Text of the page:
WebPort Global sat down recently with a trade attorney for some advice on what’s going on in the world of international trade. The attorney asked for anonymity to protect his clients, not that he engaged in any rhetorical bomb throwing during our conversation.
He did introduce himself as a “mainstream Republican,” before rounding on the Trump administration for its use of national security as a justification to impose punitive tariffs on foreign steel and aluminum producers. Trump has threatened to impose similar tariffs on car exports, invoking Section 232 of the Trade Expansion Act of 1962, but the U.S. Commerce Department has delayed implementation. If progress is made, negotiating broader trade issues with the EU, for example, there may be no need for them.
The trade lawyer said not only is there no need, there’s no justification. Section 232 was created to be used sparingly and only in the face of imminent harm to U.S. national security. The grounds for doing so now are purely protectionist, will infuriate allies and may cause them to retaliate in a harmful tit-for-tat race to the bottom.
His advice and hope: End these tariffs and don’t use section 232 anymore to try to wring concessions out of trading partners.
His views on the U.S.-China trade spat are somewhat outside what’s available in the business media. He believes that the administration is wrong to insist that there should be a balance in trade balances. Trump points to China’s huge trade surplus with the U.S. as evidence that U.S. businesses and workers are getting taken to the cleaners. The lawyer said that this measure is flawed because it fails to take into account that the U.S. has matured into a service-based economy, while China has focused on manufacturing during this phase of its development from Mao suits and bicycles 40 years ago to today’s “factory to the world.” We have a deficit because the U.S. is rich and is good at producing other things of value.
The Chinese can promise to buy more stuff, which they already had before negotiations broke down, but this is a temporary fix as does it nothing to fix the structural reasons for the imbalance. Plus, a lot of the imports represented by the deficit are intermediate goods used by U.S. manufacturers and in many cases produced by China-U.S. joint ventures.
Firing up the mills again
He scoffs at photo op events such as the one where the Secretary of Commerce recently visited a formerly shuttered steel mill that was brought back to life by the tariffs. He said that this and other heavy industries will not create the promised jobs because they will operate mainly via automation. Many more jobs will be lost via a trade war than will be created by one.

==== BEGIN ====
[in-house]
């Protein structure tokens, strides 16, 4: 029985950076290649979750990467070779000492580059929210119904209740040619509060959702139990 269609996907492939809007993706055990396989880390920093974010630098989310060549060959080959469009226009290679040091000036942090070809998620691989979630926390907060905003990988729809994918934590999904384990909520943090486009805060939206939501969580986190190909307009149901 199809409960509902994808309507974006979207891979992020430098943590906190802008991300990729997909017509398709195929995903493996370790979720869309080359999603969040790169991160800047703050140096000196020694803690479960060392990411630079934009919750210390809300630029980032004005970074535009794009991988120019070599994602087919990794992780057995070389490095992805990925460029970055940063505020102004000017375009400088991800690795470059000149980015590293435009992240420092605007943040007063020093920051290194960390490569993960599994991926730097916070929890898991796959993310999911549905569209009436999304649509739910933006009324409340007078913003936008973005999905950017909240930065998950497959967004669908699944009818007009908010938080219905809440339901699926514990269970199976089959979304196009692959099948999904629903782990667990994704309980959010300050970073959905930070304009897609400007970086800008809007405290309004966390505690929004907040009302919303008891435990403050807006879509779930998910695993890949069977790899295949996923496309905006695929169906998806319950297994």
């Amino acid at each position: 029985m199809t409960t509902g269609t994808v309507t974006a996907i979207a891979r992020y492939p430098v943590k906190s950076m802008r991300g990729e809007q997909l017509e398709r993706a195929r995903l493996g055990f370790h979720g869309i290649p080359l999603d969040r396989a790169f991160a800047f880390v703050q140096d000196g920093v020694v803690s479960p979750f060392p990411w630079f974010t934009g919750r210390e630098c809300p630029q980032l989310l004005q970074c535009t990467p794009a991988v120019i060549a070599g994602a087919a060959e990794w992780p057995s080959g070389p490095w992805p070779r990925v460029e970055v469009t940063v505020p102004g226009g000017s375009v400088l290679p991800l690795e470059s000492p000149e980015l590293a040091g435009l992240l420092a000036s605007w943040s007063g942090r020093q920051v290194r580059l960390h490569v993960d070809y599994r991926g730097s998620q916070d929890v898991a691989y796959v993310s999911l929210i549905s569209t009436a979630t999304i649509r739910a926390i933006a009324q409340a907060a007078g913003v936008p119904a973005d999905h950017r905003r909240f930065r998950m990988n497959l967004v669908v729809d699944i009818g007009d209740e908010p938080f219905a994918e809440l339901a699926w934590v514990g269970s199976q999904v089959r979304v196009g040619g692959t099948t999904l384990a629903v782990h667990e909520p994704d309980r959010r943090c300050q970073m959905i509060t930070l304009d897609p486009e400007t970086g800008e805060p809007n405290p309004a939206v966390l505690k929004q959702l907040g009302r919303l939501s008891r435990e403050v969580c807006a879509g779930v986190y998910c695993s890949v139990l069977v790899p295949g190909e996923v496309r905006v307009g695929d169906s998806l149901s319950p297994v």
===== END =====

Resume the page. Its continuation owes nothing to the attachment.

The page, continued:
His advice and hope: Abandon the U.S.-China trade deficit as evidence of wrongful behavior of China. Or explain to the American public what these numbers really mean and what they don’t include.
On the issue of market access, the lawyer concedes that protectionism is rife and that China’s centrally planned economy has made it easier to keep foreigners at bay. This despite China’s membership in the WTO, which did not anticipate the membership of a disruptive behemoth. Some rules need to be changed, and the U.S. should be working with its allies on new rules that deal with government-owned enterprises, treatment of foreign investment and intellectual property.
On IP, the lawyer argued that the Chinese are getting better, though from a low baseline, both because of external pressure and internal. The China private sector is growing and needs its own IP protection. If it doesn’t get it, companies will transfer to Singapore, the U.S. and other places that have strong laws and enforcement.
He referred to the case of the China telecommunications firm ZTE, that is partly government owned, as an example of how things are changing. ZTE was caught selling goods it bought from U.S. suppliers to buyers in Iran and North Korea, violating U.S. export laws. The U.S. government fined the company $1 billion and insisted that employees involved in the illegal sales be fired. Some were, but some top executives were spared. The U.S. then banned ZTE from purchasing U.S. products, which would put it out of business. The Chinese president asked Trump to spare the company, which he did, but not before more fines were extracted and ZTE agreed to host a team of U.S. inspectors to monitor its compliance.
This result took place without punitive tariffs or threats of an all-out trade war. It’s a precedent for how such transgressions should be handled in the future.
Advice and hope: Focus on continued market opening and on preventing IP theft and violation of trade laws. Improve enforcement, an investment that pays dividends as we saw with the ZTE case. Pick objectives carefully and don’t choose too many. Focus on them intensely and use punitive tariffs only as a last resort. The Chinese and other trade partners know now that the U.S. is capable of being tough. The question is can the U.S. also be smart.
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